WASHINGTON, D.C. (February 3rd, 2017)– Reps. Cathy McMorris Rodgers (R-WA), Dan Newhouse (R-WA), and Jim Costa (D-CA) introduced H.R. 848, the Farm Regulatory Certainty Act. H.R. 848 reaffirms and clarifies Congress’ intent regarding the inappropriateness of subjecting agricultural operation nutrient management activities under the Resources Conservation and Recovery Act of 1976 (RCRA). It also codifies the Environmental Protection Agency’s regulations regarding the treatment of agricultural operation nutrients under RCRA. Finally, the legislation will offer increased protection for individuals diligently seeking to treat identified issues, and prevent farmers from being targeted twice if they are already engaged in legal action or are making a diligent attempt to work with the state or federal government to address issues.
Rep. McMorris Rodgers: “The Farm Regulatory Certainty Act will help provide much-needed legal clarity and certainty for our farmers and for the state and federal agencies who enforce these regulations. I’m committed to creating a collaborative culture, where our farmers can, in good faith, work with state and federal agencies to comply with regulations and reduce their environmental footprint.”
Rep. Newhouse: “One of the fundamental principles of our free system of government is for the law to be clear, comprehensible, and knowable. Otherwise, it would be impossible to comply with ever-changing government regulations that do not follow the intent of a statute written by Congress. As a farmer, I know that the agriculture community works to comply with necessary regulations that preserve our environment, but rules that are redefined after the fact only create uncertainty and liability where there should be a bright line. I am introducing this legislation to provide needed clarity and reaffirm the intention of Congress when applying rules for nutrient management practices.”
Rep. Costa: “This legislation would reduce unfair regulatory burdens on farmers, ranchers, and dairymen who were never supposed to be subject to nutrient management regulations under the Resources Conservation and Recovery Act (RCRA). Now more than ever, due to changing weather patterns and a constantly fluctuating marketplace, farmers are dealing with unpredictable circumstances, and the Farm Regulatory Certainty Act would reign in overly aggressive regulatory efforts and re-establish the Congressional intent of RCRA. American farmers, ranchers, and dairymen are some of the strongest environmental stewards, and this legislation will ease their concerns of frivolous lawsuits so their operations can thrive.”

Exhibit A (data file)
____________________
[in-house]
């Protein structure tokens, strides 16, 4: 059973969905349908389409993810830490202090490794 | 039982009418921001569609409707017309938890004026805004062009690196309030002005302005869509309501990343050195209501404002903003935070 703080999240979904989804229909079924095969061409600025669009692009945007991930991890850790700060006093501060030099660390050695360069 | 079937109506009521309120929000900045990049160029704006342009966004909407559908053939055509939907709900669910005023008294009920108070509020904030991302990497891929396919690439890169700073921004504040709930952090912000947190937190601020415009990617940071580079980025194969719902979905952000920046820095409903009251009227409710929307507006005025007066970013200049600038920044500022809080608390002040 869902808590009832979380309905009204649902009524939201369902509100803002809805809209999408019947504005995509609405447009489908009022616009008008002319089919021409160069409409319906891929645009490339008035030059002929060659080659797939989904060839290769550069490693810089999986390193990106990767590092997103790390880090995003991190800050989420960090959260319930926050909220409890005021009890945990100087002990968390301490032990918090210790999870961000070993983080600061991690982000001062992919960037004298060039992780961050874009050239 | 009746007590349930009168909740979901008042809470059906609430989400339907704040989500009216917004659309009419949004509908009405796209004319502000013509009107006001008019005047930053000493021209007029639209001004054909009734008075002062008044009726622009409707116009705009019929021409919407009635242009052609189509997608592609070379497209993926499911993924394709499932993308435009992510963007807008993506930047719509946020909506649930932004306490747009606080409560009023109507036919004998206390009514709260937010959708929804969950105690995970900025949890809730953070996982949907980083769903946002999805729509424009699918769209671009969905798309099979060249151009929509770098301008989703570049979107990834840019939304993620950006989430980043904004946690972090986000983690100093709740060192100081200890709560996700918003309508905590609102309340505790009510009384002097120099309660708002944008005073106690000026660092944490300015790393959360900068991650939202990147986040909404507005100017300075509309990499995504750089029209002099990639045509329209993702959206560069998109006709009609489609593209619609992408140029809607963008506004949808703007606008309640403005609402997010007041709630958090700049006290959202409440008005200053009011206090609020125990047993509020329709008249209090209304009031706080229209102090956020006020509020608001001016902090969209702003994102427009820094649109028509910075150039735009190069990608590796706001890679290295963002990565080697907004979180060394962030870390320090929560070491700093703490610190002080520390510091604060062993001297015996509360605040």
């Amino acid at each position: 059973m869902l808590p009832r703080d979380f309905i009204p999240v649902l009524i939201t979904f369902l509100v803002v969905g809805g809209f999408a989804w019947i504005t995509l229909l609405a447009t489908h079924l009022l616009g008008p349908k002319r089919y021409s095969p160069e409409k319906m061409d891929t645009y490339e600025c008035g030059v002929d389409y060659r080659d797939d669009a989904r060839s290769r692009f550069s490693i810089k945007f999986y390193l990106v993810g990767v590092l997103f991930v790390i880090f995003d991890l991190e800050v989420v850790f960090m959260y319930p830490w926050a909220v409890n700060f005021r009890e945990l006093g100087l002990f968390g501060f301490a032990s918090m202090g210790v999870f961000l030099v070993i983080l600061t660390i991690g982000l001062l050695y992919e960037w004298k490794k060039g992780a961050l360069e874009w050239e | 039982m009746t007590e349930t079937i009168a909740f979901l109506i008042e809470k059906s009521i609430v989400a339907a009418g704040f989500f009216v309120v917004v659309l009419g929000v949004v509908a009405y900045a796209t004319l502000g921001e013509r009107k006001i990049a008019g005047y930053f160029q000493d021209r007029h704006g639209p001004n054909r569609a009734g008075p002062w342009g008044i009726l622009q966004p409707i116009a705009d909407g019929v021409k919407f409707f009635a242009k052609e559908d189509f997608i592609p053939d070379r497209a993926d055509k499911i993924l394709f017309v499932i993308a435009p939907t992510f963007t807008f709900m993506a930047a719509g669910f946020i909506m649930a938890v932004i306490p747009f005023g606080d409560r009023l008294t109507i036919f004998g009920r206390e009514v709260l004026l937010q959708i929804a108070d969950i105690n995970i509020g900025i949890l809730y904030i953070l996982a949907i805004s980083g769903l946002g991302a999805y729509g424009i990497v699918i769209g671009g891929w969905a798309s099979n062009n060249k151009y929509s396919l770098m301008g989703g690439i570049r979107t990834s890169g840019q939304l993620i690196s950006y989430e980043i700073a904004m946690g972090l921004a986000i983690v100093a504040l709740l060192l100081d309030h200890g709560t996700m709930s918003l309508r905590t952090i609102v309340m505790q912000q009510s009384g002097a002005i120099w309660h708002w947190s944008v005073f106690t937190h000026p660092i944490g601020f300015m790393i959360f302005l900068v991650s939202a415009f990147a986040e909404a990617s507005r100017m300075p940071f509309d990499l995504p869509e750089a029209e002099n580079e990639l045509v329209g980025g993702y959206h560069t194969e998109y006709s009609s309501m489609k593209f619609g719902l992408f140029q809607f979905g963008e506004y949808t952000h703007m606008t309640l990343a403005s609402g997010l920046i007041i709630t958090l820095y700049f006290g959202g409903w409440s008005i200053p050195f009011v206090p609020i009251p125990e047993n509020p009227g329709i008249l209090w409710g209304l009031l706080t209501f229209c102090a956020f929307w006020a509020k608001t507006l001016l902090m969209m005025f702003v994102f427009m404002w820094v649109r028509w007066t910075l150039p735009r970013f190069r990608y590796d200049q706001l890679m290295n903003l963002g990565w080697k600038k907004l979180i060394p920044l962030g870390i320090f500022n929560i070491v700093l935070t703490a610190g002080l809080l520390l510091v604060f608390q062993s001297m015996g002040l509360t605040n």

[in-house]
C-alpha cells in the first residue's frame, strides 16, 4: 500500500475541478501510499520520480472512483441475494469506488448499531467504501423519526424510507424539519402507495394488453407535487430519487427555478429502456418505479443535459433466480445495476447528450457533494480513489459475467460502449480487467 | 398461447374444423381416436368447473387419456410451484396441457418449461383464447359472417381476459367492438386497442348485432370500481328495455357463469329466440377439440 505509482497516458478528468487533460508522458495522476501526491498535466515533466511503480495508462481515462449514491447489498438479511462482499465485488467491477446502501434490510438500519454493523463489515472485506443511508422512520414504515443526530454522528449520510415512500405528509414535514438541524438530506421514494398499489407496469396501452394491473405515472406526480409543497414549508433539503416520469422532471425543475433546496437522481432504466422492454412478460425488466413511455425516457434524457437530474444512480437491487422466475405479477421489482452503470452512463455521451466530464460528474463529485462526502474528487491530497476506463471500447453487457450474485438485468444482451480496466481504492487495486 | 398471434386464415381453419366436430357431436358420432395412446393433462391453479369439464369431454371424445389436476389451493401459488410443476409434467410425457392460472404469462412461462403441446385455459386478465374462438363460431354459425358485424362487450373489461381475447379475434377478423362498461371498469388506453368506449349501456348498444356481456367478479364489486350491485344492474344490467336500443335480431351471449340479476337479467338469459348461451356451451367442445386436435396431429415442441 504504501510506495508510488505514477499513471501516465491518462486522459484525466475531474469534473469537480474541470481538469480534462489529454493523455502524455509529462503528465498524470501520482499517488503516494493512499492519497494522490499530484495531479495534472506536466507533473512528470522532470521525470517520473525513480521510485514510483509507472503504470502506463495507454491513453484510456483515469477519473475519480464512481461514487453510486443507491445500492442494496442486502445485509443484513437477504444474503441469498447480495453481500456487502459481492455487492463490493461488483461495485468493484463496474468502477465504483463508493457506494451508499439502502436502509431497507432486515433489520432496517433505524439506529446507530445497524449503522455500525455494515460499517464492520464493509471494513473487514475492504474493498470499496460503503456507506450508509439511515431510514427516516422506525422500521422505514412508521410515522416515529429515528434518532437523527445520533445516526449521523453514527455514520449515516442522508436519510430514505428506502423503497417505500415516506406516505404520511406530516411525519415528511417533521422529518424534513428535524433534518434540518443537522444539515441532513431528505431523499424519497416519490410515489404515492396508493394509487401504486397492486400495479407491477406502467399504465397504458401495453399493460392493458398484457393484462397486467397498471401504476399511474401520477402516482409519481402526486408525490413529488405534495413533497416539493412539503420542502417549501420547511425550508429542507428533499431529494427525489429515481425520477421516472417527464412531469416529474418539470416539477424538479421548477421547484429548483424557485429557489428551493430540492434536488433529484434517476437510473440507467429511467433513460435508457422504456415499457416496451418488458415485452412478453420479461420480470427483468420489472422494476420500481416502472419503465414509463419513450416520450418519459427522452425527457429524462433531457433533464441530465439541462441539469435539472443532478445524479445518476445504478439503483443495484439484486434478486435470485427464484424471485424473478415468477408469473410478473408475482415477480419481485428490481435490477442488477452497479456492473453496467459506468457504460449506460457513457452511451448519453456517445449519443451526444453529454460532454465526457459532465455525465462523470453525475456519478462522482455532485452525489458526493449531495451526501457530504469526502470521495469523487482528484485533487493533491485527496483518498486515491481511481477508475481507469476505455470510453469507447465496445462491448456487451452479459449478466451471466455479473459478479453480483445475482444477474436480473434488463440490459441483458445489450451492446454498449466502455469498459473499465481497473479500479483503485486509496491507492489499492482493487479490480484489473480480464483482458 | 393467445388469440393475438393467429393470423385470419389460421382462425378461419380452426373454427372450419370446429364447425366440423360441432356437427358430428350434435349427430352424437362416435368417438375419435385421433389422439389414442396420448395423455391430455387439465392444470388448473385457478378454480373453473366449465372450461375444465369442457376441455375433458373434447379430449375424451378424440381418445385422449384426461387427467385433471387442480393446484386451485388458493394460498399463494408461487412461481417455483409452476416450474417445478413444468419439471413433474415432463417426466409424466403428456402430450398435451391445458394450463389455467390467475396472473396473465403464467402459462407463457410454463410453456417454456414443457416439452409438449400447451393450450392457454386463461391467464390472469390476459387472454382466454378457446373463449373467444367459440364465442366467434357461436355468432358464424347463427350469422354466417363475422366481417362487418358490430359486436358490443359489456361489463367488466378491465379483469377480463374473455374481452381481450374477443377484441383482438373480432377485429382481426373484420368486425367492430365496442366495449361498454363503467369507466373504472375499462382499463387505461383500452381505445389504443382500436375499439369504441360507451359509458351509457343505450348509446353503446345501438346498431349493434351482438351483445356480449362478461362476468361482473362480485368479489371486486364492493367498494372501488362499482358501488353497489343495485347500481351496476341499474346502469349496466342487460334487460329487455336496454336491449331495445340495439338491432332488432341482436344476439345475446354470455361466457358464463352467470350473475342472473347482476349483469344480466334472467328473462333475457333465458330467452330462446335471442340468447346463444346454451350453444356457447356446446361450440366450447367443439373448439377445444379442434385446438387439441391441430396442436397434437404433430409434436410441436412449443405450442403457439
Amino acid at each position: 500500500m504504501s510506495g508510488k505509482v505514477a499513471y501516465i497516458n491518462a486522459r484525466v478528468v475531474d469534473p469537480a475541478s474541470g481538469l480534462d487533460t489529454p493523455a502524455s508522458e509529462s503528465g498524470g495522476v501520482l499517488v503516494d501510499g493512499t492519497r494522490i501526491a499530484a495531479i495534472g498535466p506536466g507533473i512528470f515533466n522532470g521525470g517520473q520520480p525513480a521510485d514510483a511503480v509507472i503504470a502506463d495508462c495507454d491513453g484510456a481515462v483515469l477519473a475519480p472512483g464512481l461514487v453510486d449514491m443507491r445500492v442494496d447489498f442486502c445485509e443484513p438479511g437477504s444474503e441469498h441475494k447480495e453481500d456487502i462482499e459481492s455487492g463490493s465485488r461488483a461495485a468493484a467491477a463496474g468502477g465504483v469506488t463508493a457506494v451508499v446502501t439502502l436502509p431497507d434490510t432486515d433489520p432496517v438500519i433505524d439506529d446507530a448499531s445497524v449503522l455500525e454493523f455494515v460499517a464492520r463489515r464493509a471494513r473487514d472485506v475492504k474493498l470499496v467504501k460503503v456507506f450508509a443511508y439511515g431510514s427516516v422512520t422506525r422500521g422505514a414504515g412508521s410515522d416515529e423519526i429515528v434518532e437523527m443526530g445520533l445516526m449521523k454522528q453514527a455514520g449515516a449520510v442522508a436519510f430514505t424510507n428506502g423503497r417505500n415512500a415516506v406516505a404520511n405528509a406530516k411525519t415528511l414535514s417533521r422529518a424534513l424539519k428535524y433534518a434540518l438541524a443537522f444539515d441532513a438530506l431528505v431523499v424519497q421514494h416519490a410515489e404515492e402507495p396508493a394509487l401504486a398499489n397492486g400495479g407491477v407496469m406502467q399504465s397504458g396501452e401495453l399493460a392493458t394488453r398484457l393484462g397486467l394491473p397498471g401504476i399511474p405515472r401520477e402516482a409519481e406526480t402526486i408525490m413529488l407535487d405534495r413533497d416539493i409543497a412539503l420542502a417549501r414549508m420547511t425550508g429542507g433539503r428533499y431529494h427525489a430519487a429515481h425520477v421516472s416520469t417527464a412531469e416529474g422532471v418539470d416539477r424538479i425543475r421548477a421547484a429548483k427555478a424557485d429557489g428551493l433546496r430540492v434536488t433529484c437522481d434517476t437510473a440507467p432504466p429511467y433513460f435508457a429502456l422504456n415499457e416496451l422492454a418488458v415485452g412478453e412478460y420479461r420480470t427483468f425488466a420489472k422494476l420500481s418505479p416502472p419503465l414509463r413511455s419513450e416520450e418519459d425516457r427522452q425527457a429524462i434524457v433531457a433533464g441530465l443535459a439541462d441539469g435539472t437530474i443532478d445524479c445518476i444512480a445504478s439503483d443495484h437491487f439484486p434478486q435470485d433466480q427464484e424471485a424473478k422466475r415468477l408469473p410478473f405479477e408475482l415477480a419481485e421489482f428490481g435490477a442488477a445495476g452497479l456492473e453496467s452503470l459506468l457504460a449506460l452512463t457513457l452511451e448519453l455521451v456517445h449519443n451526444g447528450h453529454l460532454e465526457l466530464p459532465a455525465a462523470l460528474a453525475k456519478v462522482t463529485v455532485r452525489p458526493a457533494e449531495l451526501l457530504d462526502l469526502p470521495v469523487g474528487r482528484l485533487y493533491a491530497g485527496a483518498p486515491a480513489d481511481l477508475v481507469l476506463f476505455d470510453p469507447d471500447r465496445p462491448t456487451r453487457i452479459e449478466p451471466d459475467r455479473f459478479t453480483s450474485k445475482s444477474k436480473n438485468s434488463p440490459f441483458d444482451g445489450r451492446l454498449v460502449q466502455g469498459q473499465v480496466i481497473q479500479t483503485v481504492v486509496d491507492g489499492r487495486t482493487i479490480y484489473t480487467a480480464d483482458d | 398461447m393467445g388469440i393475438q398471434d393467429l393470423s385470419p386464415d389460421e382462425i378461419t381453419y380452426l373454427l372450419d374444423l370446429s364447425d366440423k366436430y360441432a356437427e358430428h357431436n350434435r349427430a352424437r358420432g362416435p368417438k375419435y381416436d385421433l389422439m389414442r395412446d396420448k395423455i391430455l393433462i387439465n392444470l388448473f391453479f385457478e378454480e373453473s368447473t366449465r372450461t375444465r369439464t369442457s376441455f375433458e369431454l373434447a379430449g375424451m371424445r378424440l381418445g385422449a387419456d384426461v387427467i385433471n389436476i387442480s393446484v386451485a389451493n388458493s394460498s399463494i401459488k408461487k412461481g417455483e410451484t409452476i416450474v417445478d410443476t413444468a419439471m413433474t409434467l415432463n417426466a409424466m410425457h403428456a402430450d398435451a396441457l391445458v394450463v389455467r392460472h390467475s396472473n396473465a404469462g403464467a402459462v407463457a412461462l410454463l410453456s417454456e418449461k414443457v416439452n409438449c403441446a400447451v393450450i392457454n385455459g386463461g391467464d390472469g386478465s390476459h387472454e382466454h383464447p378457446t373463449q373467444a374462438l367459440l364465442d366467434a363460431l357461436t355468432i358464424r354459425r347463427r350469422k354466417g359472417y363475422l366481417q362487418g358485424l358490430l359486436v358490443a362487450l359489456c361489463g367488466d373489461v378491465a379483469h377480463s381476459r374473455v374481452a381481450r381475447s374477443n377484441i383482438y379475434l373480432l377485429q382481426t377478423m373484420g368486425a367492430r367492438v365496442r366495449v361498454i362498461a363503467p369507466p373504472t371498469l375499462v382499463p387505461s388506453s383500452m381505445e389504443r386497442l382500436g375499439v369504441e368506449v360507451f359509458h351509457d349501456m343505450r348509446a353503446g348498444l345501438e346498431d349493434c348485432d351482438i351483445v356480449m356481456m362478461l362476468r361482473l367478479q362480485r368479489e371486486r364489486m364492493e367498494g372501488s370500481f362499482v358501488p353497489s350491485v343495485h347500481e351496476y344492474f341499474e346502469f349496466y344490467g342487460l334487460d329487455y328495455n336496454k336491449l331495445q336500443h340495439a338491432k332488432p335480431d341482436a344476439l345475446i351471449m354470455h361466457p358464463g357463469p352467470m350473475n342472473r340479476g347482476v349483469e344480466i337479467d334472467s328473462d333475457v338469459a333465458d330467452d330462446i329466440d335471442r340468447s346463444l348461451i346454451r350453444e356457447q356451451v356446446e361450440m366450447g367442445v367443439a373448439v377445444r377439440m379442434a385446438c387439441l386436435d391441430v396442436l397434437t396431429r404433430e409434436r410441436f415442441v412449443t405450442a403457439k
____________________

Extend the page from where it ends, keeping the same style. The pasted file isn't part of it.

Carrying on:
Rep. Newhouse, Rep. Costa, and Rep. McMorris Rodgers were joined by original cosponsors Rep. Ralph Abraham (R-LA), Rep. Sanford Bishop (D-GA), Rep. Michael Conaway (R-TX), Rep. Chris Collins (R-NY), Rep. Kevin Cramer (R-ND), Rep. Henry Cuellar, Ph.D. (D-TX), Rep. Jeff Denham (R-CA), Rep. Bob Gibbs (R-OH), Rep. Ron Kind (D-WI), Rep. Steve King (R-IA), Rep. Billy Long (R-MO), Rep. Blaine Luetkemeyer (R-MO), Rep. Devin Nunes (R-CA), Rep. Tom O’Halleran (D-AZ), Rep. Collin C. Peterson (D-MN), Rep. Robert Pittenger (R-NC), Rep. David Rouzer (R-NC), Rep. Kurt Schrader (D-OR), Rep. David Scott (D-GA), Rep. Mike Simpson (R-ID), Rep. Kyrsten Sinema (D-AZ), Rep. Elise Stefanik (R-NY), Rep. Glenn ‘GT’ Thompson (R-PA), Rep. David G. Valadao (R-CA), Rep. Filemon Vela (D-TX), Rep. Ann Wagner (R-MO), and Rep. Ted S. Yoho, DVM (R-FL).
The Farm Regulatory Certainty Act would:
- Reaffirm and clarify congressional intent regarding the inappropriateness of subjecting agricultural nutrients to RCRA.
- Codify the Environmental Protection Agency’s (EPA) regulations regarding the treatment of agricultural nutrients under RCRA.
- Prevent farmers who are already engaged in legal action or are making a diligent attempt to work with the state or federal government to address nutrient management issues from being targeted by citizen suits.
The Farm Regulatory Certainty Act would not:
- Prevent the EPA from enforcing current regulations under the Safe Water Drinking Act, the Clean Water Act, or any other applicable law.
- Exempt livestock producers from any laws or regulations intended to govern agricultural operations.
In early 2015, a federal judge in Washington State erroneously ruled against several dairy farmers that nitrates found in groundwater – commonly a byproduct of manure and fertilizers – were a “solid waste” under the Resources Conservation and Recovery Act (RCRA), and that high water nitrate levels constituted “open dumping”. While farmers are subject to numerous water statutes, this misguided judicial decision unfortunately neglects the fact that RCRA – a law intended to govern safe disposal of solid wastes in sanitary landfills – was never intended to regulate agricultural operation nutrient management activities. In fact, the Environmental Protection Agency’s (EPA) original 1979 RCRA regulations include exceptions for agricultural byproducts returned to the soil as nutrients.
This decision places our entire agricultural community in a gray area of legal uncertainty. Farmers are now uncertain which statutes govern their nutrient management activities, and are open to increased liability from RCRA citizen suits based on undefined standards. Moreover, in the Washington State case, the farmers being sued under RCRA were working with EPA to address nutrient management issues prior to the citizen suit being filed. This inappropriate application of RCRA puts farmers on the defensive, and discourages proactive, voluntary stewardship of their land and water.
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